As usual, the bells and carillon were rung before the service and the bellringers had to remain up in the ringing chamber until after the start of the service, so we had a bird’s eye view of the royal party entering the Minster. Rule Britannia was played on the carillon as the royal car drove up to the building!
The reception was in the library of the Deanery. The Queen, Prince Philip and Princess Beatrice circulated separately and we were introduced to them all. Prince Philip was well-known for his sense of humour and was highly amused during the service: the Queen had moved through the choir as they were singing “God save the King” (from the anthem Zadok the Priest by Handel)!
The words for Zadok the Priest are:
Zadok the Priest, and Nathan the Prophet anointed Solomon King.
And all the people rejoiced, and said:
God save the King! Long live the King!
May the King live for ever,
An alternative approach was used at evensong in Durham Cathedral on the day of the Queen’s accession (another time of moving on in the life of the nation) on 6th February 1952. John Hastie was a chorister there at the time, and relates how the choir was instructed to change the words and sing:
Zadok the Priest, and Nathan the Prophet anointed Solomon Queen.
And all the people rejoiced, and said:
God save the Queen! Long live the Queen!
May the Queen live for ever,
If Prince Philip had known this he would have been even more amused!
MOVING ON: CREATING A FRAMEWORK FOR ENJOYING RETIREMENT
by John Stanton
Never feeling comfortable with change or the unfamiliar, I have always been happier with life when it follows a familiar routine, when I can be reasonably sure of how things work, and what to expect. Change has not been something that I can embrace.
Looking back to before I retired, my weeks as a paediatric dietitian in Manchester followed a pattern, my time divided between clinical work and managing the department. Monday mornings were always spent in visiting wards to see how my young patients had been progressing over the weekend; talking with the nurses, parents, children and doctors, looking at charts and the Cardex, the feed and food intake, the changes in weight. The afternoons were centred around Gastroenterology outpatient clinics, dealing with new referrals, and perhaps dictating letters to GPs and consultants. Tuesday mornings involved preparation for the coming afternoon’s ward round, which latterly was always a two-hour sit-down affair with the team; doctors, a nurse or two, pharmacist, clinical pathologist, and myself, all in a side room sitting around the notes trolley. Wednesday afternoons usually saw departmental meetings, Thursday mornings my own Outpatient clinic, and on Friday mornings another ward round.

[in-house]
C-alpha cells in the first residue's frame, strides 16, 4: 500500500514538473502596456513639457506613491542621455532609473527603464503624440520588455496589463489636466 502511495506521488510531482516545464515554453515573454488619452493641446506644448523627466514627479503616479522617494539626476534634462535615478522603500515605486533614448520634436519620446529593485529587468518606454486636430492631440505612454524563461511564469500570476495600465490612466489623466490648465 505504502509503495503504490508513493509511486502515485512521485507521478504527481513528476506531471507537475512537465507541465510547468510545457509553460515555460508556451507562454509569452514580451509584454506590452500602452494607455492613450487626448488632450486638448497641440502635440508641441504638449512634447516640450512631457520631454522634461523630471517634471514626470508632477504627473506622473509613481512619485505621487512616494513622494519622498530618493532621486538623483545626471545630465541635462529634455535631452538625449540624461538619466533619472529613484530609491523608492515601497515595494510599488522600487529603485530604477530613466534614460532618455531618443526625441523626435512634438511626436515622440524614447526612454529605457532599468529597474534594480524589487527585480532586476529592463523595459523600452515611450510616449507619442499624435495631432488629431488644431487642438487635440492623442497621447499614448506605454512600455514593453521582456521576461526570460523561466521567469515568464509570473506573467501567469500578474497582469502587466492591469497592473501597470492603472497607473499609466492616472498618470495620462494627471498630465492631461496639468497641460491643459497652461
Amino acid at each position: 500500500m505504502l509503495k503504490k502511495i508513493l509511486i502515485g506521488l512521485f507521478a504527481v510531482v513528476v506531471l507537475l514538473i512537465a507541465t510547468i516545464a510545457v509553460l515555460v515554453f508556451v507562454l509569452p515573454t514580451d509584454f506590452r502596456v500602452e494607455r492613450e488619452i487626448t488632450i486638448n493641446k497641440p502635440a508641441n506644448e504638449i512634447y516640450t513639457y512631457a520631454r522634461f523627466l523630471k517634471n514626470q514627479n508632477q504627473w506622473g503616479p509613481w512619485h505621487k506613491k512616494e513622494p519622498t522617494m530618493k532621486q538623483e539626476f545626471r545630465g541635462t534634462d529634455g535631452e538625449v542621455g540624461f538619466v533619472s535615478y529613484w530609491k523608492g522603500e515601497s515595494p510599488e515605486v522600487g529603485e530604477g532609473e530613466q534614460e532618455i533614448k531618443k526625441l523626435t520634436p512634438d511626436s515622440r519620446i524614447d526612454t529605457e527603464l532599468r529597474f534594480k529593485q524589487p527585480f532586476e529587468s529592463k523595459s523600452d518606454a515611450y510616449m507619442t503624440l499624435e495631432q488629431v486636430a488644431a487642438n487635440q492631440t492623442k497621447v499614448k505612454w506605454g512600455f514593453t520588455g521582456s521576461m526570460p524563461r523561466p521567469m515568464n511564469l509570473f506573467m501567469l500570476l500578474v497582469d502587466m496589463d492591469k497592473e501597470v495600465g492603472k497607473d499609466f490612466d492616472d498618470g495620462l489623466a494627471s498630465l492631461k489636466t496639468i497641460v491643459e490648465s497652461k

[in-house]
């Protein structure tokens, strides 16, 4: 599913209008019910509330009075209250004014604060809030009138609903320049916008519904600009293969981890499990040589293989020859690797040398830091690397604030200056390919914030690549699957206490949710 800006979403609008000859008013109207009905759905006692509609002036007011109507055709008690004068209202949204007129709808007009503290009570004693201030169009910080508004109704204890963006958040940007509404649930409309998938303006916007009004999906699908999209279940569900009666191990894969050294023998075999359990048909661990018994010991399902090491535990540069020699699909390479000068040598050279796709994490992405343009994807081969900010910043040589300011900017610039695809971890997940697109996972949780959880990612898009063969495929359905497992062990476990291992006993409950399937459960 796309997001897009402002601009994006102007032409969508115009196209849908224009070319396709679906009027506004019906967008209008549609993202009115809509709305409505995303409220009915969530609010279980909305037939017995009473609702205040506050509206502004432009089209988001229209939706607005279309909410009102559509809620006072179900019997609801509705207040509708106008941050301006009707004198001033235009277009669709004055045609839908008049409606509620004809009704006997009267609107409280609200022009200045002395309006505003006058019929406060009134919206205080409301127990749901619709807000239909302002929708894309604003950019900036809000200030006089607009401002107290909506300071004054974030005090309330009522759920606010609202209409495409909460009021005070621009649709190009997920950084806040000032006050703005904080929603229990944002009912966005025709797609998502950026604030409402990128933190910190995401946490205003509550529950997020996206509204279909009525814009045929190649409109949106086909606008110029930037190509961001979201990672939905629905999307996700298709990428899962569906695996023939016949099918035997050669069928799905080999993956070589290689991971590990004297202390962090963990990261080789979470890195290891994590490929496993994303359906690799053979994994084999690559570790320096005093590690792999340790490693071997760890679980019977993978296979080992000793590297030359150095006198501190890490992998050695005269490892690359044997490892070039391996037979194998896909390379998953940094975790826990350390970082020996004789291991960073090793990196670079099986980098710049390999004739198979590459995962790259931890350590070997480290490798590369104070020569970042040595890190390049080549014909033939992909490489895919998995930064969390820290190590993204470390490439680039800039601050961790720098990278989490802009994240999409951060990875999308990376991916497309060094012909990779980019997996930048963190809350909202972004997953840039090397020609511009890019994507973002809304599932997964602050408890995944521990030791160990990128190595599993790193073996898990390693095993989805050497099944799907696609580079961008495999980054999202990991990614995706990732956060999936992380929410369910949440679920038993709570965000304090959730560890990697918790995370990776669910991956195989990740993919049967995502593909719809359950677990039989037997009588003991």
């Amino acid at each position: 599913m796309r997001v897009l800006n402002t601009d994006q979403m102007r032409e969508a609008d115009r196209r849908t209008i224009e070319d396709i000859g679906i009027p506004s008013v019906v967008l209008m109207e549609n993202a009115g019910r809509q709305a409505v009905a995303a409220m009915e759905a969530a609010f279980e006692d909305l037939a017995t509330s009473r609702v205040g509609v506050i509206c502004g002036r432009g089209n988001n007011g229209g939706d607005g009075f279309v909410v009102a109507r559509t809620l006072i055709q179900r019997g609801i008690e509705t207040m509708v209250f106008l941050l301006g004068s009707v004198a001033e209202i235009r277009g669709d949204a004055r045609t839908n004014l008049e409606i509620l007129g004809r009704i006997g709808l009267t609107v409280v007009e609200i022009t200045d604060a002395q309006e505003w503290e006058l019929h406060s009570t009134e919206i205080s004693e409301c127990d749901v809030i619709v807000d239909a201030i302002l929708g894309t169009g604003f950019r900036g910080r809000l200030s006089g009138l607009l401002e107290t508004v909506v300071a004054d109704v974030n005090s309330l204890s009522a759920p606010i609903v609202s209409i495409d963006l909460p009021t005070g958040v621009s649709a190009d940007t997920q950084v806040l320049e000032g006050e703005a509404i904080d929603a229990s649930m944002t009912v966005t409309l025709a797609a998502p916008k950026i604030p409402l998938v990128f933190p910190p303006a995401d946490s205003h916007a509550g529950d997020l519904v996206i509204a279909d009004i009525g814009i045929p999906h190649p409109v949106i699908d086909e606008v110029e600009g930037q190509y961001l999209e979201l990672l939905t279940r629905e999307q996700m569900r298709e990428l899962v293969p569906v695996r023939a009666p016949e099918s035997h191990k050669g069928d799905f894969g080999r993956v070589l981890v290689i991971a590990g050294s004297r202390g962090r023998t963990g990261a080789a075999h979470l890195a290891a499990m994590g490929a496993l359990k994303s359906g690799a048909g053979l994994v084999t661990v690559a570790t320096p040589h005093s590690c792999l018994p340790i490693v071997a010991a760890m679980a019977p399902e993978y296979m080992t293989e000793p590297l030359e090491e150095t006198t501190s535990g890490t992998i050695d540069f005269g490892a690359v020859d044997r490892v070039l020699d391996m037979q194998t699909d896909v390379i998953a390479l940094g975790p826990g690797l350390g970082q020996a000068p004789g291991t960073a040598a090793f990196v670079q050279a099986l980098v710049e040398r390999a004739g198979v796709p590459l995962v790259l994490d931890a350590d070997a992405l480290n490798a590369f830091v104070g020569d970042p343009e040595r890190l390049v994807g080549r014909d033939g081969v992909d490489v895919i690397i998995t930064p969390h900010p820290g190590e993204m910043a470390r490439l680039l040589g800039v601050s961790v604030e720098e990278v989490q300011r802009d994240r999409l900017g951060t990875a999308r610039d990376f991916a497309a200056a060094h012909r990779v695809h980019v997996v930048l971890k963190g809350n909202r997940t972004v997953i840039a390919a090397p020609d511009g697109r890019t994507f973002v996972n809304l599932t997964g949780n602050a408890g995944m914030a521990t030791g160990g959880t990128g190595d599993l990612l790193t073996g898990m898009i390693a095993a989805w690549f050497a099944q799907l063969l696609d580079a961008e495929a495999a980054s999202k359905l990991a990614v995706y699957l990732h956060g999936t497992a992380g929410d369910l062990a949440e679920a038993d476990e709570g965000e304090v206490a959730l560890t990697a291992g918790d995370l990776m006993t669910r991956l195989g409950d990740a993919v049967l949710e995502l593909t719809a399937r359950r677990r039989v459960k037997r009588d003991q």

All of this was of course overlaid with the usual phone calls, e-mails, dealing with correspondence and management tasks … Such was the pattern of my working weeks that enabled me to give of my best for the benefit of my patients. Naturally, developments in medical and nutritional science, and the necessity of keeping up to date by reading and attendance at meetings required changes in practice over the years, so nothing was set in stone. Changes were usually small and incremental, involving judicious pruning and adaptation of the status quo to accommodate new ideas, new treatment, innovative feeds, and new patients – all of whom were unique.
Meanwhile, in the background and indeed all through my career, changes followed changes as the management structure of the health service was altered. The Manchester Area Health Authority was abolished, setting free its three Districts; Central, South and North. Hospitals were closed and in my own hospital, wards were closed. Managerially, my hospital was moved from the North Manchester District Authority to Salford Health Authority, then amalgamated with the other children’s hospital. Eventually, with the advent of NHS Trusts, the Manchester Children’s Hospital Trust was created, amid the emerging certainty that both hospitals would be closed and moved to a newly-built children’s hospital next to the Manchester Royal Infirmary on Oxford Road. Small wonder that the morale of all staff fell, and at all levels they were anxious about what the future held for them.